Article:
1. Federal Statistical Office. Cause of death statistics 2020: number of deaths increased by 4.9 %. Federal Statistical Office. https://www.destatis.de/DE/Presse/Pressemitteilungen/2021/11/PD21_505_23211.html (accessed Sept. 20, 2022).

  2. Angina pectoris - cardiovascular diseases. MSD Manual Profi-Ausgabe. https://www.msdmanuals.com/de-de/profi/herz-kreislauf-krankheiten/koronare-herzkrankheit/angina-pectoris?query=angina%20pectoris (abgerufen am 20.09.2022).

  3. Signs of a heart attack. healthinformation.com. https://www.gesundheitsinformation.de/anzeichen-eines-herzinfarkts.html (accessed Sept. 20, 2022).

  4. German Medical Association and National Association of Statutory Health Insurance Physicians. CHD - when the heart vessels narrow. Patient-Information.com. https://www.patienten-information.de/kurzinformationen/koronare-herzkrankheit (accessed Sept. 20, 2022).

  5. German Medical Association and National Association of Statutory Health Insurance Physicians. How is CHD diagnosed?. Patient-Information.com. https://www.patienten-information.de/patientenleitlinien/khk/kapitel-5 (accessed Sept. 20, 2022).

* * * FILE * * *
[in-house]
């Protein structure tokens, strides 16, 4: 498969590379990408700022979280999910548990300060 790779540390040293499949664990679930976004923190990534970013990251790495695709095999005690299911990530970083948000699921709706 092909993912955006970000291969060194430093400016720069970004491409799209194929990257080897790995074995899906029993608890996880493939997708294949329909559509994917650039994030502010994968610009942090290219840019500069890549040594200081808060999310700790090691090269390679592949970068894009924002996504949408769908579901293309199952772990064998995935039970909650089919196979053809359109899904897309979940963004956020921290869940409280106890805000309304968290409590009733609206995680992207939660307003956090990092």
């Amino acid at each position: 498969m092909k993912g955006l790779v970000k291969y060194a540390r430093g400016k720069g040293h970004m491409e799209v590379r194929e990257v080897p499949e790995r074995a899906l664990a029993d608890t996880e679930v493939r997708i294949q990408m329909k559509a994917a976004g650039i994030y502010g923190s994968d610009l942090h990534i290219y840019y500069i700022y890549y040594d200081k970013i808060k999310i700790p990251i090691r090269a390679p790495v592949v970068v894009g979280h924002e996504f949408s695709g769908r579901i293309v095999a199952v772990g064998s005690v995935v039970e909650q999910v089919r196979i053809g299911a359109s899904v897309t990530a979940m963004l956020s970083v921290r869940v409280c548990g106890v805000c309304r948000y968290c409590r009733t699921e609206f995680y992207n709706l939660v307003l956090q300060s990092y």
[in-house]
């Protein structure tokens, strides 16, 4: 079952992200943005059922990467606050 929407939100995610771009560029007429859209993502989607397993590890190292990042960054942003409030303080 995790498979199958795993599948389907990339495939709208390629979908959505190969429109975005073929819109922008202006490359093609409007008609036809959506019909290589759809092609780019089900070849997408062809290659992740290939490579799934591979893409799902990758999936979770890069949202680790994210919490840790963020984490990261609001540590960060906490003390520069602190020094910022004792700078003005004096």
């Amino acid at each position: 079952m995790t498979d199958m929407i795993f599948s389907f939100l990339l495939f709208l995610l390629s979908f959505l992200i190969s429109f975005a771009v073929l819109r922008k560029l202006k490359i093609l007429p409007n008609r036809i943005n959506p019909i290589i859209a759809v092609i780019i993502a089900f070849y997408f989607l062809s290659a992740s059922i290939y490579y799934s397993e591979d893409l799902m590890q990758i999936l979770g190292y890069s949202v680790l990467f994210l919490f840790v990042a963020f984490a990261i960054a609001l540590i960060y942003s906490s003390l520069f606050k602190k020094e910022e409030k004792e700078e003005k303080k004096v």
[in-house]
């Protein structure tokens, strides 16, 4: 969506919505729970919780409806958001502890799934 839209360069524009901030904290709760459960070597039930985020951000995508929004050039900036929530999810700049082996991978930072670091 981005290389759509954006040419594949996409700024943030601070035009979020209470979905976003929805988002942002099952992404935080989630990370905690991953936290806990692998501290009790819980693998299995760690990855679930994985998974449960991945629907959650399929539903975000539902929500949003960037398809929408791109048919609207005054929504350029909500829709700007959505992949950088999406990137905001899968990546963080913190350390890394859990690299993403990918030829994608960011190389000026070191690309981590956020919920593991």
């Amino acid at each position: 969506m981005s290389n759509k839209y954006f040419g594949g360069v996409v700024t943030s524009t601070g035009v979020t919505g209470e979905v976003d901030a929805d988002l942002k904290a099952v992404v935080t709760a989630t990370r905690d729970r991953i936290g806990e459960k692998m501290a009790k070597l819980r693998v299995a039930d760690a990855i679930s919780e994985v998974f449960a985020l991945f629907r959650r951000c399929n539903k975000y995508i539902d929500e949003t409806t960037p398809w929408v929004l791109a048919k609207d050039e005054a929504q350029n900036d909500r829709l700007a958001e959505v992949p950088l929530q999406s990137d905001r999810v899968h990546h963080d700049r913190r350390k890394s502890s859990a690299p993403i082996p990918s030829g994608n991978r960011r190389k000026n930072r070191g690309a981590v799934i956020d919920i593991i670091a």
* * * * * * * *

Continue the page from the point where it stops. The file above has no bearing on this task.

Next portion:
6. Richartz, B. Coronary artery disease and heart failure-what is different in women? 2022, 11-18.

  7. Canto, J. G.; Canto, E. A.; Goldberg, R. J. Time to Standardize and Broaden the Criteria of Acute Coronary Syndrome Symptom Presentations in Women. Can. J. Cardiol. 2014, 30 (7), 721-728. https://doi.org/10.1016/j.cjca.2013.10.015.

  8. Pschyrembel Editorial. Nitroglycerol. https://www.pschyrembel.de/Nitroglycerol/K0FA5 (accessed Sept. 20, 2022).

  9. Knuuti, J.; Wijns, W.; Saraste, A.; Capodanno, D.; Barbato, E.; Funck-Brentano, C.; Prescott, E.; Storey, R. F.; Deaton, C.; Cuisset, T.; Agewall, S.; Dickstein, K.; Edvardsen, T.; Escaned, J.; Gersh, B. J.; Svitil, P.; Gilard, M.; Hasdai, D.; Hatala, R.; Mahfoud, F.; Masip, J.; Muneretto, C.; Valgimigli, M.; Achenbach, S.; Bax, J. J.; ESC Scientific Document Group. 2019 ESC Guidelines for the Diagnosis and Management of Chronic Coronary Syndromes. Eur. Heart J. 2020, 41 (3), 407-477. https://doi.org/10.1093/eurheartj/ehz425.

Share the article with acquaintances and friends!